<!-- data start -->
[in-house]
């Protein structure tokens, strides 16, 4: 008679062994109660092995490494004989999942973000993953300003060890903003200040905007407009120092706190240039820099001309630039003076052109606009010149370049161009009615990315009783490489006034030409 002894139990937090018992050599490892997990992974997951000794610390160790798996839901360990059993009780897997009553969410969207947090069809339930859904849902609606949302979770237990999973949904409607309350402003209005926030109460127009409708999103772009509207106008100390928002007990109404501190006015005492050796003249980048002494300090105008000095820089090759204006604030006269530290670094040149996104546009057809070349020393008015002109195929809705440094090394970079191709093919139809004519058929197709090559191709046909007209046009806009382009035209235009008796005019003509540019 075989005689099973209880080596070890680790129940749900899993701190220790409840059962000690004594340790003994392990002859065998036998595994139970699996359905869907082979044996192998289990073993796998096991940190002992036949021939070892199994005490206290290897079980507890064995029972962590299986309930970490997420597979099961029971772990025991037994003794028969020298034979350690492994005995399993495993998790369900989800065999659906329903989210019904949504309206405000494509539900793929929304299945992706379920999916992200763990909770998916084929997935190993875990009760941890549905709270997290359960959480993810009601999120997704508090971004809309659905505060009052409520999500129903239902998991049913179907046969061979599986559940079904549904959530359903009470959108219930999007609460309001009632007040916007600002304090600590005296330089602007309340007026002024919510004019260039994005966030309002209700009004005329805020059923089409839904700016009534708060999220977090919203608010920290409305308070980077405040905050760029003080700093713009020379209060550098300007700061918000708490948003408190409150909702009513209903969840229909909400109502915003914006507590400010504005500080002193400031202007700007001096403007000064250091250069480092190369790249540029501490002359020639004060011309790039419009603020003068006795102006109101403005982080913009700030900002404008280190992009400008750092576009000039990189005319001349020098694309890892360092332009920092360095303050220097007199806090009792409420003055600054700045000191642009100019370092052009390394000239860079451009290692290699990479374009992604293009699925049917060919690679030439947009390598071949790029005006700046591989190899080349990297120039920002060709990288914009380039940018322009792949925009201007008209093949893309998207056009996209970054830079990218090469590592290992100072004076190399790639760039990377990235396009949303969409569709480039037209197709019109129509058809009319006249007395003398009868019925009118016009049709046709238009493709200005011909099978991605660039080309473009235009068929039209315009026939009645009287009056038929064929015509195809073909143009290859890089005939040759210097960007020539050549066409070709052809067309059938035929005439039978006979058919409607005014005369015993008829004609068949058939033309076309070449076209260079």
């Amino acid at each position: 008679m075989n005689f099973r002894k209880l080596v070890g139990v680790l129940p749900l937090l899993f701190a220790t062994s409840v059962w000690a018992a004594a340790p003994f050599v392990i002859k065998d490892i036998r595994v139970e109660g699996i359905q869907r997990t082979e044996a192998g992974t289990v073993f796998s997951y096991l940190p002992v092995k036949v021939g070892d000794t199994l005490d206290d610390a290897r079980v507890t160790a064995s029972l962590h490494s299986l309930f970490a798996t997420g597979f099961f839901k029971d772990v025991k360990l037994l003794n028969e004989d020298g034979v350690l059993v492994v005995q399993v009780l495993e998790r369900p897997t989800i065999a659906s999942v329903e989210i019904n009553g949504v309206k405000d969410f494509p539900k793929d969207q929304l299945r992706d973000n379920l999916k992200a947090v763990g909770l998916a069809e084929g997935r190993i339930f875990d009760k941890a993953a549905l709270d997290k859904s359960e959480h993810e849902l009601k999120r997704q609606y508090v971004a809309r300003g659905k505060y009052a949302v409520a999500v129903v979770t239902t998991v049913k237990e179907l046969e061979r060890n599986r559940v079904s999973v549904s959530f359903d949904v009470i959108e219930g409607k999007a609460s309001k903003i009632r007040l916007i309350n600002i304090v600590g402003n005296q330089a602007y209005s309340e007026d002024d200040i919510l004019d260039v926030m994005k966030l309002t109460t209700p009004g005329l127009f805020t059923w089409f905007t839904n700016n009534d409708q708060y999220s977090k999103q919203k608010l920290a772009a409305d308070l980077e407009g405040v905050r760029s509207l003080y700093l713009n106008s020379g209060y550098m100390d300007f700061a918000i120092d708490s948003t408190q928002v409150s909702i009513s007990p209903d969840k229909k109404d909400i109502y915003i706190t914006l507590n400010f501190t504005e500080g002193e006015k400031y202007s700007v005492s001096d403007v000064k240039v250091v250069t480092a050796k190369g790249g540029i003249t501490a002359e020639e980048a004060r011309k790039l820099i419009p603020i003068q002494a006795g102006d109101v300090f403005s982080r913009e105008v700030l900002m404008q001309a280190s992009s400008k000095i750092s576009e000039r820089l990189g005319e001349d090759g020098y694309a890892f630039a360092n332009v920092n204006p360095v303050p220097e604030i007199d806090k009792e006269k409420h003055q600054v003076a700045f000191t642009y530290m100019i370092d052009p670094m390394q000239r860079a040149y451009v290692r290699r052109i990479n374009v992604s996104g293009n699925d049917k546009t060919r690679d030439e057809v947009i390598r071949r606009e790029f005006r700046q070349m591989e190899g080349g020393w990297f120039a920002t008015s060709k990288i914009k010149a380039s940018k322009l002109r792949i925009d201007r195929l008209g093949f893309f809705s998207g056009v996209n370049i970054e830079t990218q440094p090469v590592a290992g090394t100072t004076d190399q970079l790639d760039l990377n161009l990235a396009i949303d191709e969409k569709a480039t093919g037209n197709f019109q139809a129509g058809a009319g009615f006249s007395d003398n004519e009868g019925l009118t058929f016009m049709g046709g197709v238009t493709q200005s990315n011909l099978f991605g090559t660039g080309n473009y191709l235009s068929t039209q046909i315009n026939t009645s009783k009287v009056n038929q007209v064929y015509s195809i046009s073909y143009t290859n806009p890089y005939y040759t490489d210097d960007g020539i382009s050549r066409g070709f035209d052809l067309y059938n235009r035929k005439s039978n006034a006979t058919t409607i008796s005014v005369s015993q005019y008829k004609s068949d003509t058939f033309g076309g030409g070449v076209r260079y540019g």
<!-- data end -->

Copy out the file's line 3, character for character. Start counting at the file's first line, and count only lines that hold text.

């Amino acid at each position: 008679m075989n005689f099973r002894k209880l080596v070890g139990v680790l129940p749900l937090l899993f701190a220790t062994s409840v059962w000690a018992a004594a340790p003994f050599v392990i002859k065998d490892i036998r595994v139970e109660g699996i359905q869907r997990t082979e044996a192998g992974t289990v073993f796998s997951y096991l940190p002992v092995k036949v021939g070892d000794t199994l005490d206290d610390a290897r079980v507890t160790a064995s029972l962590h490494s299986l309930f970490a798996t997420g597979f099961f839901k029971d772990v025991k360990l037994l003794n028969e004989d020298g034979v350690l059993v492994v005995q399993v009780l495993e998790r369900p897997t989800i065999a659906s999942v329903e989210i019904n009553g949504v309206k405000d969410f494509p539900k793929d969207q929304l299945r992706d973000n379920l999916k992200a947090v763990g909770l998916a069809e084929g997935r190993i339930f875990d009760k941890a993953a549905l709270d997290k859904s359960e959480h993810e849902l009601k999120r997704q609606y508090v971004a809309r300003g659905k505060y009052a949302v409520a999500v129903v979770t239902t998991v049913k237990e179907l046969e061979r060890n599986r559940v079904s999973v549904s959530f359903d949904v009470i959108e219930g409607k999007a609460s309001k903003i009632r007040l916007i309350n600002i304090v600590g402003n005296q330089a602007y209005s309340e007026d002024d200040i919510l004019d260039v926030m994005k966030l309002t109460t209700p009004g005329l127009f805020t059923w089409f905007t839904n700016n009534d409708q708060y999220s977090k999103q919203k608010l920290a772009a409305d308070l980077e407009g405040v905050r760029s509207l003080y700093l713009n106008s020379g209060y550098m100390d300007f700061a918000i120092d708490s948003t408190q928002v409150s909702i009513s007990p209903d969840k229909k109404d909400i109502y915003i706190t914006l507590n400010f501190t504005e500080g002193e006015k400031y202007s700007v005492s001096d403007v000064k240039v250091v250069t480092a050796k190369g790249g540029i003249t501490a002359e020639e980048a004060r011309k790039l820099i419009p603020i003068q002494a006795g102006d109101v300090f403005s982080r913009e105008v700030l900002m404008q001309a280190s992009s400008k000095i750092s576009e000039r820089l990189g005319e001349d090759g020098y694309a890892f630039a360092n332009v920092n204006p360095v303050p220097e604030i007199d806090k009792e006269k409420h003055q600054v003076a700045f000191t642009y530290m100019i370092d052009p670094m390394q000239r860079a040149y451009v290692r290699r052109i990479n374009v992604s996104g293009n699925d049917k546009t060919r690679d030439e057809v947009i390598r071949r606009e790029f005006r700046q070349m591989e190899g080349g020393w990297f120039a920002t008015s060709k990288i914009k010149a380039s940018k322009l002109r792949i925009d201007r195929l008209g093949f893309f809705s998207g056009v996209n370049i970054e830079t990218q440094p090469v590592a290992g090394t100072t004076d190399q970079l790639d760039l990377n161009l990235a396009i949303d191709e969409k569709a480039t093919g037209n197709f019109q139809a129509g058809a009319g009615f006249s007395d003398n004519e009868g019925l009118t058929f016009m049709g046709g197709v238009t493709q200005s990315n011909l099978f991605g090559t660039g080309n473009y191709l235009s068929t039209q046909i315009n026939t009645s009783k009287v009056n038929q007209v064929y015509s195809i046009s073909y143009t290859n806009p890089y005939y040759t490489d210097d960007g020539i382009s050549r066409g070709f035209d052809l067309y059938n235009r035929k005439s039978n006034a006979t058919t409607i008796s005014v005369s015993q005019y008829k004609s068949d003509t058939f033309g076309g030409g070449v076209r260079y540019g």